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COLLECTING STATISTICAL DATA
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COLLECTING STATISTICAL DATA

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  1. When information is packaged in numerical form, it is called data. (page 447) Statistics is the science of dealing with data. This includes gathering data, organizing data, interpreting data, and understanding data. (page 447) COLLECTING STATISTICAL DATA

  2. The N-value is an accurate head count of every member of a population. (page 448) Do not confuse the N-value with the population itself. The group of individuals or objects to which a statistical statement refers is called the population. (page 448)

  3. When populations are small and accessible, one can actually get an exact N-value by simply counting “heads”. Census: Collecting data from every member of the population (page 450) Determining the N-Value of a population

  4. Collecting data from a selected subgroup of a population and then using those data to draw a conclusion and make statistical inferences about the entire population is called conducting a survey. The subgroup of the population from which the data is collected is called a sample. (page 452) The N-value N=430 is only an estimate.

  5. THE CAPTURE-RECAPTURE METHOD: ESTIMATING THE N-VALUE OF A POPULATION BY SAMPLING (page 460) STEP 1. The Capture: Capture (choose) a sample of size , tag (mark, identify) the animals (objects, people), and release them back into the general population. STEP 2. The Recapture: After a certain period of time, capture a new sample of size , and take an exact head count of the tagged individuals (i.e., those that were also in the first sample). Let’s call this number k. The ratio is approximately equal to the ratio . From this we get: .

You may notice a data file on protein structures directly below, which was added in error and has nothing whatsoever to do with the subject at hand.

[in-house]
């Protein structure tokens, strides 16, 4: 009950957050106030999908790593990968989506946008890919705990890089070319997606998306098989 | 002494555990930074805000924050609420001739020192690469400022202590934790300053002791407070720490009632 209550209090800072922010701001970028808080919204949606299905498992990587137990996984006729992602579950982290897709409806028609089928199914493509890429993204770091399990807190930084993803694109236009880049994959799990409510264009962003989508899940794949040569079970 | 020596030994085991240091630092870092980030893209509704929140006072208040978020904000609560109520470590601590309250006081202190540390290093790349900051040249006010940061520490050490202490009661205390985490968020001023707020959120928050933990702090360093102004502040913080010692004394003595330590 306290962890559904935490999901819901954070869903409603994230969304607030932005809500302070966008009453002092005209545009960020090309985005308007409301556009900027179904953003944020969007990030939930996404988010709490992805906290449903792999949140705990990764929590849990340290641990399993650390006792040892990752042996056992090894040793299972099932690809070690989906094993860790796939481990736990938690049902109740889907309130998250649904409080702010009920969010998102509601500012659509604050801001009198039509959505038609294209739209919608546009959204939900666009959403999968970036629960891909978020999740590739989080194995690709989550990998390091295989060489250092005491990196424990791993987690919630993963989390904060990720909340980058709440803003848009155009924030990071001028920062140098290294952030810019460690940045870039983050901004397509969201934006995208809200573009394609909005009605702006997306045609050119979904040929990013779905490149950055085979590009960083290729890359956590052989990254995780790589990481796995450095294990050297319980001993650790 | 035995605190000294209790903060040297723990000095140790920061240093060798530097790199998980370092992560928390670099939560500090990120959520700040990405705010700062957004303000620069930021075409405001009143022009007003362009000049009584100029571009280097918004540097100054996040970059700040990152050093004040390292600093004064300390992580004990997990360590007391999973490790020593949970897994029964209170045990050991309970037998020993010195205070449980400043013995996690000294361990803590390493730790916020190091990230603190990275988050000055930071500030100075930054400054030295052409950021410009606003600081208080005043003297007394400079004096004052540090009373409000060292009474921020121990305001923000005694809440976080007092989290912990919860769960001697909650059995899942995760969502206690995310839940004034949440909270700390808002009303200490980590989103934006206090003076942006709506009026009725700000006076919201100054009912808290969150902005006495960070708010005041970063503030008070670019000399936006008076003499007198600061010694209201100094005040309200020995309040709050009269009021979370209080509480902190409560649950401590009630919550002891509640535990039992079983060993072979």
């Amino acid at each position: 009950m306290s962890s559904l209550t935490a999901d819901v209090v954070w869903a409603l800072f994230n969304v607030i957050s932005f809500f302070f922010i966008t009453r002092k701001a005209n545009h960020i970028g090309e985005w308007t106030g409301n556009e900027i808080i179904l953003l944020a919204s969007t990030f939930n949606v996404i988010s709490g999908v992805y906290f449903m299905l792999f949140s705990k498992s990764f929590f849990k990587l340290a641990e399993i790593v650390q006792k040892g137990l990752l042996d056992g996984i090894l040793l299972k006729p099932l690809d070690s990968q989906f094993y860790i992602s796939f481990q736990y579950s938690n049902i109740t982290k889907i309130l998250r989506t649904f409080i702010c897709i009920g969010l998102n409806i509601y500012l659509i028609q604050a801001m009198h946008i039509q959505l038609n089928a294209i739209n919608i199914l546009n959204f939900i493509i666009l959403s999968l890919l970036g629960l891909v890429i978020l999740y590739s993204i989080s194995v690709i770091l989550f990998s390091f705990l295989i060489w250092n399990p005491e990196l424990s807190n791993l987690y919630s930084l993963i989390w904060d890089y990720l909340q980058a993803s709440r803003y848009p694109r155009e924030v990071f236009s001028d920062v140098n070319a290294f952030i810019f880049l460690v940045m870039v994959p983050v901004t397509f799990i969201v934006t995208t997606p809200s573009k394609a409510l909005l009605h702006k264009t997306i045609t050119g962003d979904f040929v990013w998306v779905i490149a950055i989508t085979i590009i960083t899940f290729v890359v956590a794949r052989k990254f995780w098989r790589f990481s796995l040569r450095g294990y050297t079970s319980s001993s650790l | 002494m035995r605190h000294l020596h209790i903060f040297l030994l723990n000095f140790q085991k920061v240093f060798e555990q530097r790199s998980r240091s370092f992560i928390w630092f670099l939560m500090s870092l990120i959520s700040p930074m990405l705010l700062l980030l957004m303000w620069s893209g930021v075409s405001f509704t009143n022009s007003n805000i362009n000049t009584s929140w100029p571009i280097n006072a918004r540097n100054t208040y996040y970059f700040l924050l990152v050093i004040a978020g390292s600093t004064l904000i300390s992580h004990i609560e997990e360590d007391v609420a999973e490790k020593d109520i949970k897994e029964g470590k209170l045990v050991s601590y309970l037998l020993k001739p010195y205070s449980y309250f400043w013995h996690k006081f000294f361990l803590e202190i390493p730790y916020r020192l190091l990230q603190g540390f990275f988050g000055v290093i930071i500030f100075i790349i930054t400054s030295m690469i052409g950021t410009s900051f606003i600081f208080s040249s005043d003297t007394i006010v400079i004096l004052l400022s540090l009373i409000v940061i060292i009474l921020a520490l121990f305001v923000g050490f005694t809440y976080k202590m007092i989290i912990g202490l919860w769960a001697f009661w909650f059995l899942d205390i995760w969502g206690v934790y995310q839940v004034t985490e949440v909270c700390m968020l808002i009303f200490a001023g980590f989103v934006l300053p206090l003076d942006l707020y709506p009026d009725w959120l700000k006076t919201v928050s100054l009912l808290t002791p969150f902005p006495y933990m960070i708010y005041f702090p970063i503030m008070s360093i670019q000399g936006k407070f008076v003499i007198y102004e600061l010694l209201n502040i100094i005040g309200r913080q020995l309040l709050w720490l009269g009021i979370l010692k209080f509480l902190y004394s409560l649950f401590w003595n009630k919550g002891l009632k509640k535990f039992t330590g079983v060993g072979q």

6. Example. You want to estimate how many fish there are in a small pond. Suppose you capture 500 fish, tag them, and throw them back in the pond. After a couple of days, you go back to the pond and capture 120 fish, of which 30 are tagged. Give an estimate of the N-value of the fish population in the pond.

  7. Page 459 Statisticians use the term statistic to describe any kind of numerical information drawn from a sample. A statistic is always an estimate for some unknown measure, called a parameter, of the population.

  8. Sampling error(page 459) is the difference between a parameter and a statistic used to estimate that parameter.

  9. In surveys, chance error is the result of sampling variability : the fact that two different samples are likely to give two different statistics, even when the samples are chosen using the same sampling method. Sample bias is the result of having a poorly chosen sample. Page 459

  10. If n is the sample size and N is the population size then n/N is called the sampling rate. This is usually expressed as a percentage. A sampling rate of x% indicates that the sample is x% of the population. (page 529) The critical issues are: a. Finding a sample that is representative of the population, and b. Determining how big the sample should be. Choosing a good sample of a reasonable size is more important that the sampling rate.